Late Cretaceous Chisulryoung Volcanic Formation (CVF) in southeastern Korea contains four ash-flow ignimbrite units (A1, A2, A3, and A4) and three intervening volcano-sedimentary layers (S1, S2, and S3). Reliable U-Pb ages obtained for zircons from the base and top of the CVF were 72.8 ± 1.7 Ma and 67.7 ± 2.1 Ma, respectively. Paleomagnetic analysis on pyroclastic units yielded mean magnetic directions and virtual geomagnetic poles (VGPs) as D/I = 19.1° /49.2° (a<inf>95</inf> = 4.2°, k = 76.5) and VGP = 73.1 °N/232.1 °E (A<inf>95</inf> = 3.7°, N = 3) for A1, D/I = 24.9° /52.9° (a<inf>95</inf> = 5.9°, k = 61.7) and VGP = 69.4°N/217.3°E (A<inf>95</inf> = 5.6°, N = 11) for A3, and D/I = 10.9° /50.1° (a<inf>95</inf> = 5.6°, k = 38.6) and VGP = 79.8°N/242.4°E (A<inf>95</inf> = 5.0°, N = 18) for A4. Our best estimates of the paleopoles for A1, A3, and A4 are in remarkable agreement with the reference apparent polar wander path of China in late Cretaceous to early Paleogene, confirming that Korea has been rigidly attached to China (by implication to Eurasia) at least since the Cretaceous. The compiled paleomagnetic data of the Korean Peninsula suggest that the mode of clockwise rotations weakened since the mid-Jurassic. Such interesting variation of vertical rotations in the Korean Peninsula might result from the strike-slip motions of major faults developed in East Asia (the Tancheng-Lujiang fault to the northwest and the Korea-Taiwan strait fault to the southeast), near-field tectonic forcing of the subducting Pacific Plate beneath the Eurasian Plate, and far-field expressions of the India-Asia collision.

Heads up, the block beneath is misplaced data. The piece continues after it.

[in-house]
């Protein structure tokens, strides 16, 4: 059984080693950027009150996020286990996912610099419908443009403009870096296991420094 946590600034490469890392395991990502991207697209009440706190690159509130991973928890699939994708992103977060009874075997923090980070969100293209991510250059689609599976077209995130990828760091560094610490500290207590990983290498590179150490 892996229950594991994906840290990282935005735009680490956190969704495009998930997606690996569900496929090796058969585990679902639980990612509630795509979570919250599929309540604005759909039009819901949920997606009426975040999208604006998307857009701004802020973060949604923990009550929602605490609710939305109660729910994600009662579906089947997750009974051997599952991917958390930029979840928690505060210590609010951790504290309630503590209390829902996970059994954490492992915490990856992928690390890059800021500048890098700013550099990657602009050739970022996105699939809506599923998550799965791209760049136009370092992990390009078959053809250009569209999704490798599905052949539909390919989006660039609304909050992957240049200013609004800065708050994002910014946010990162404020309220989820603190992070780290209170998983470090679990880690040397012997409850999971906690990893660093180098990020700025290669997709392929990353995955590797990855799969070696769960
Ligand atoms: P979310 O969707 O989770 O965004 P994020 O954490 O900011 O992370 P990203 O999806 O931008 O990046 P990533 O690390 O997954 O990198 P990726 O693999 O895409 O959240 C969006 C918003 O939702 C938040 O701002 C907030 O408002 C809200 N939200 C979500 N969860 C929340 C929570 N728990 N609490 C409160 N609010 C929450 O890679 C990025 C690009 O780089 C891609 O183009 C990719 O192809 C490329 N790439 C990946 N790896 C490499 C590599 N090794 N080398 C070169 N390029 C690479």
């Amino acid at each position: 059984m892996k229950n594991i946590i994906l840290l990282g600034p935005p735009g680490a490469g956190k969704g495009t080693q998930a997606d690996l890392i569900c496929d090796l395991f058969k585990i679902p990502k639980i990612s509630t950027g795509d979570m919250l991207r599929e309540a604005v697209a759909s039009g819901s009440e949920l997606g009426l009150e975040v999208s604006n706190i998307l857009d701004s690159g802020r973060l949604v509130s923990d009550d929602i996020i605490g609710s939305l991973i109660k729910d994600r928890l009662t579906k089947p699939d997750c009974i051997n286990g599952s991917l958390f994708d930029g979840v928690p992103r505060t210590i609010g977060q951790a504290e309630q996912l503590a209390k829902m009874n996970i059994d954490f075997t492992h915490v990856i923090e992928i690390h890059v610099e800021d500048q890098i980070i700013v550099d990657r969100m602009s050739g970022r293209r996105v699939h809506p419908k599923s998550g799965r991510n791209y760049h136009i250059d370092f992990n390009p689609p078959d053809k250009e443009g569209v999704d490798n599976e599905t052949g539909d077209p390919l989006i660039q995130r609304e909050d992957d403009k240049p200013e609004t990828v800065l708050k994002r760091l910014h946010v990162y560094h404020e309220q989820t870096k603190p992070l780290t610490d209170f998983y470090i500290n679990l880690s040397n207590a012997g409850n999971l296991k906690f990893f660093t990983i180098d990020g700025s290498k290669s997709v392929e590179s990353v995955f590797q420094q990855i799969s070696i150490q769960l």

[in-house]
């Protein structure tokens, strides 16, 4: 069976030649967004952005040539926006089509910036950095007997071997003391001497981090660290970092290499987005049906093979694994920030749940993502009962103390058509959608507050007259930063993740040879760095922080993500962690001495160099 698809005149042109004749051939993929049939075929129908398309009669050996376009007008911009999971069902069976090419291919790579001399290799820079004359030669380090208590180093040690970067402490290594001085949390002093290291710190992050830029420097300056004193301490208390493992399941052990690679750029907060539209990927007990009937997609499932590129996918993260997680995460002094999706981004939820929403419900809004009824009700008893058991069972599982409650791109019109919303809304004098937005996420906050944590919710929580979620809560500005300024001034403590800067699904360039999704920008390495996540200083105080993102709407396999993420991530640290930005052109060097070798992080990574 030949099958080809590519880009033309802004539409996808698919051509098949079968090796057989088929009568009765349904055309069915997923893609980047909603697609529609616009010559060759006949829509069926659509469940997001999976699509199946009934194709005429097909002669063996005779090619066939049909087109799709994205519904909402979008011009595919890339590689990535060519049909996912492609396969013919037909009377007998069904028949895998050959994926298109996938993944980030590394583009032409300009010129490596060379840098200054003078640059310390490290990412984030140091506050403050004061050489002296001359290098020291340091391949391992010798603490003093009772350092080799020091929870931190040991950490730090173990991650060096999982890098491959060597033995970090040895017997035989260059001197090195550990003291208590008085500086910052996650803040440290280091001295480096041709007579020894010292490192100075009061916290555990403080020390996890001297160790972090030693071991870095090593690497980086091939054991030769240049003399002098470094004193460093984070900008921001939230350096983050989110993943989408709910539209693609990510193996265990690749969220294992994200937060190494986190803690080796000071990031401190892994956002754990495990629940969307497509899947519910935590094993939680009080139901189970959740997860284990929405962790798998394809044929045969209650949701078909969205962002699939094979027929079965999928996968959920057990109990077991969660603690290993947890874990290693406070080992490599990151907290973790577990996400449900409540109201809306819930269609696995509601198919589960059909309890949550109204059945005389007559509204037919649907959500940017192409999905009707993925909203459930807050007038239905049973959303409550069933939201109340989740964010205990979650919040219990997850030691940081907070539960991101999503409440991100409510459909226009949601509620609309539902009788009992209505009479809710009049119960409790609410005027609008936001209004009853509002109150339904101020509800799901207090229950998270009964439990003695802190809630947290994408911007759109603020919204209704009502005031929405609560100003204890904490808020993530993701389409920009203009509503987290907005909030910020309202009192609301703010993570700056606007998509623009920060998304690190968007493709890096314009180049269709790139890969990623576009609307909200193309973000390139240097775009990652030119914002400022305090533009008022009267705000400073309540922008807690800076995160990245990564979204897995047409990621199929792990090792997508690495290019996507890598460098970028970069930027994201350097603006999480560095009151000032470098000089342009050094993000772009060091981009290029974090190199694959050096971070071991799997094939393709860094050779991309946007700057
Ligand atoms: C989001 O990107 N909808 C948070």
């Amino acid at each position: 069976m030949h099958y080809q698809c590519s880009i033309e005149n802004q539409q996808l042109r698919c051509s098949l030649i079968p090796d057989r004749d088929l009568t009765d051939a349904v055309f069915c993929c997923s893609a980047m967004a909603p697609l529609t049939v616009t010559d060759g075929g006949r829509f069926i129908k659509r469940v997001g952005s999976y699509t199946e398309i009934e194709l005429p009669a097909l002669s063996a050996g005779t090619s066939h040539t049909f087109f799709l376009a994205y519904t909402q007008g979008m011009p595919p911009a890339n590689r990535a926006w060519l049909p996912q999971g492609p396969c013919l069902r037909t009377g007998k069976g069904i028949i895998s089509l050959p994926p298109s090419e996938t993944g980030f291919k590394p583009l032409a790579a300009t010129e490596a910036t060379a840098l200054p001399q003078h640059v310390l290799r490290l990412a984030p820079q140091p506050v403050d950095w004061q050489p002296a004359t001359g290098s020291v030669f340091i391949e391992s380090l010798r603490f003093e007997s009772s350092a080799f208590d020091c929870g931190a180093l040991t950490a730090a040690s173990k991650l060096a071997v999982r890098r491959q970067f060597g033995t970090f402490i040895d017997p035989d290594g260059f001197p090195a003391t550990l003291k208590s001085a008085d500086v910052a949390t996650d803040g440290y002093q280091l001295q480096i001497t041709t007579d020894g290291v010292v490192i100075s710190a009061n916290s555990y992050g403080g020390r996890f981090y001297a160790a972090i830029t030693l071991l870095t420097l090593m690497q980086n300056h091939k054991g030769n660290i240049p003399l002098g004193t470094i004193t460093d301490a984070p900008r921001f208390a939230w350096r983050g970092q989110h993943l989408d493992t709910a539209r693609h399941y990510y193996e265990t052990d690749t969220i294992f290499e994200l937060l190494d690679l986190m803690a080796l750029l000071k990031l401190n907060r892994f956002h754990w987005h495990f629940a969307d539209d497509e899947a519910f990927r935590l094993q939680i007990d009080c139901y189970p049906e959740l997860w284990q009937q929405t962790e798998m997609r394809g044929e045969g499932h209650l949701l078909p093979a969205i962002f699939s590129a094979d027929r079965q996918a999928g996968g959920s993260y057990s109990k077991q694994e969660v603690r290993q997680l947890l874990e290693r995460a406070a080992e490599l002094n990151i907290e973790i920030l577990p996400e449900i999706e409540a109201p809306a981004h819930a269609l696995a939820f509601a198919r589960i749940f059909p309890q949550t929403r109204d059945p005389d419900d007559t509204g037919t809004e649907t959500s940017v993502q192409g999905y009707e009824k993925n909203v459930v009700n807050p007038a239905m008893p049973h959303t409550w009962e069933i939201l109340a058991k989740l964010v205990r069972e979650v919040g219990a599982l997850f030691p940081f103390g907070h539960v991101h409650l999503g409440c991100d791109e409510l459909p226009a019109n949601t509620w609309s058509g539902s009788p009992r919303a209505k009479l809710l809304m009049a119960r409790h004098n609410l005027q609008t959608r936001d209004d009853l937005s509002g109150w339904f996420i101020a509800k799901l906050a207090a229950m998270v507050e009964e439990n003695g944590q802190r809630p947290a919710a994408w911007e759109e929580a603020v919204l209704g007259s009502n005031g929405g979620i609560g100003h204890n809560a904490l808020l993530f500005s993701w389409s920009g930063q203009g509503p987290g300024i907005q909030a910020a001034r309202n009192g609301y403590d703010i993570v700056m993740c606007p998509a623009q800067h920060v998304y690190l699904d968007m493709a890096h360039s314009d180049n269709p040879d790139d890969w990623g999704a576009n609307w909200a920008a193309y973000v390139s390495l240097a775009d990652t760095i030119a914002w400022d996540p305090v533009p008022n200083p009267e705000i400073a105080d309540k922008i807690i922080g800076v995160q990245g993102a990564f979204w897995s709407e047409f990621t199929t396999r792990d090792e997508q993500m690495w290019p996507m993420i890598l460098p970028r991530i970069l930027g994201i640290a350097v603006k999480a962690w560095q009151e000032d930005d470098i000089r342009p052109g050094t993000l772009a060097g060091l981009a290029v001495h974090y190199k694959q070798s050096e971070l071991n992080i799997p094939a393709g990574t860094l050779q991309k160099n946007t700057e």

ASJC Scopus subject areas
- Space and Planetary Science